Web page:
Two car bombs have exploded in a pro-government neighbourhood in the central Syrian city of Homs, killing at least 40 people hours after mortar strikes in the heart of the capital Damascus killed 14, officials said.
State news agency Sana said the attack in Homs struck in the Abbasiyeh neighborhood - a predominantly Christian and Alawite area. It said at least 40 people were killed and another 116 wounded.
The Britain-based Syrian Observatory for Human Rights put the death toll from the double car bombing at 37, including five children. It said more than 80 were wounded.
Such discrepancies in casualty figures are common in Syria in the immediate aftermath of attacks.
Homs has been an opposition stronghold since the uprising against Assad erupted in March 2011. Syria's third largest city has been the scene of some of the fiercest fighting in the civil war that followed the initially peaceful revolt.
A devastating government siege has squeezed rebels in the last outpost in the Old City, and the remaining fighters there have lashed back with suicide car bombings in pro-Assad areas.
In Damascus, several mortar shells slammed into the predominantly Shiite neighborhood of Shaghour, killing 14 people and wounding 86, Sana and state TV reported. The Observatory said 17 people were killed.
No one immediately claimed responsibility for the attacks, which came a day after president Bashar Assad declared his candidacy for the June 3 presidential elections, a race he is likely to win. Such attacks are common in Homs and Damascus, and there was no immediate indication that the violence was directly related to Assad's announcement.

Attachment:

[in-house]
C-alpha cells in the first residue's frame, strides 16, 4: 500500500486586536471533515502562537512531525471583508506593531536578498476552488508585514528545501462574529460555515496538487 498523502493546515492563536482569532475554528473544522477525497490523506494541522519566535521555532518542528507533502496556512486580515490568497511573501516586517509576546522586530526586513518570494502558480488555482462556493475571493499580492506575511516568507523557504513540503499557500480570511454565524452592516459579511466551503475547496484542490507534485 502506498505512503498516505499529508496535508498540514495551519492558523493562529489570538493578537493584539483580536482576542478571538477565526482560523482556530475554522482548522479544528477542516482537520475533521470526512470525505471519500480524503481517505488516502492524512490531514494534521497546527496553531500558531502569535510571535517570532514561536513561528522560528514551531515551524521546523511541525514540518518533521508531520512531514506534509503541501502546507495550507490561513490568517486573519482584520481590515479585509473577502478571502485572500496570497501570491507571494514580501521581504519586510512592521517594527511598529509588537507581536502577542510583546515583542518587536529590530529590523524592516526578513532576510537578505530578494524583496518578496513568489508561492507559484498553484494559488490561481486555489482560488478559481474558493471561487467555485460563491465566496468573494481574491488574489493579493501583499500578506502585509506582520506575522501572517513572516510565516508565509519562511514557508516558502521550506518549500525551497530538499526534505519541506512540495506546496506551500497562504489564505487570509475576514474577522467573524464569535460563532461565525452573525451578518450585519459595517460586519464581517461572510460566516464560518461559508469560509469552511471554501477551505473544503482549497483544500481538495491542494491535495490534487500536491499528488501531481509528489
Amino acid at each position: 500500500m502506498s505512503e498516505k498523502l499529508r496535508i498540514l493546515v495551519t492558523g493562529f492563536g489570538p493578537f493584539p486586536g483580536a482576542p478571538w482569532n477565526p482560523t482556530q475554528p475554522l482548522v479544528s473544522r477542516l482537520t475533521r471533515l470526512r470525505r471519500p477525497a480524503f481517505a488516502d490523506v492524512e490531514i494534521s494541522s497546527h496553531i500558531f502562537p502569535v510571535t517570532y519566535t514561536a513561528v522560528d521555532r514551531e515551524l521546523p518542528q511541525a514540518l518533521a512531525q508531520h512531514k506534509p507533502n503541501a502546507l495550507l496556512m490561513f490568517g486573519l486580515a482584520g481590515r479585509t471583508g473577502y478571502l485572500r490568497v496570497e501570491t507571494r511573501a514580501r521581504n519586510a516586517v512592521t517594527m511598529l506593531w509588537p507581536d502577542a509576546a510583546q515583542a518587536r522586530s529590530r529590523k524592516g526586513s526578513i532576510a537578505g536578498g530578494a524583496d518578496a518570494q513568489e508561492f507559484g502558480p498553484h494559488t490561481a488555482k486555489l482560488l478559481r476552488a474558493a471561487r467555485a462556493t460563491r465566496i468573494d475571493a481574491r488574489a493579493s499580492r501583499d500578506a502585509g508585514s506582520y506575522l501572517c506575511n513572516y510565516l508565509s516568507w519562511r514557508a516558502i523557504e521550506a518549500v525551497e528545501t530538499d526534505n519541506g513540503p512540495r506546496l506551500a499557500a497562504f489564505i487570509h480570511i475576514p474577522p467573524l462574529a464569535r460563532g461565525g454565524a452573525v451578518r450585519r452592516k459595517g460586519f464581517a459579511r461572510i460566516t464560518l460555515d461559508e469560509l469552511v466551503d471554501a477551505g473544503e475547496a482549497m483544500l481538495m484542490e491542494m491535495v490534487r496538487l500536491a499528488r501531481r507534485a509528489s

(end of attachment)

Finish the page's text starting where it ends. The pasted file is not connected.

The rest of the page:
Rebels fighting to oust him from power have frequently fired mortars into the capital from opposition-held suburbs, many of which have been under a crippling government blockade for months, with no food and medicine allowed to reach trapped civilians inside.
Armed opposition groups have also attacked Syria's cities with car bombs in the past months. An al Qaida-linked group has previously claimed several car bombings in the capital and other cities.
Sana blamed the attacks on terrorists - a term used by Assad's government for rebels.
Meanwhile, four more presidential hopefuls declared their candidacy in Syria's June 3 presidential election, bringing the total number of registered contenders to 11, state TV said.
Syria's opposition and its Western backers have criticised the decision to hold polling while the country is engulfed in fighting.
Syria's foreign ministry rejected the criticism, saying the decision was "sovereign" and warned that "no foreign power will be allowed to intervene".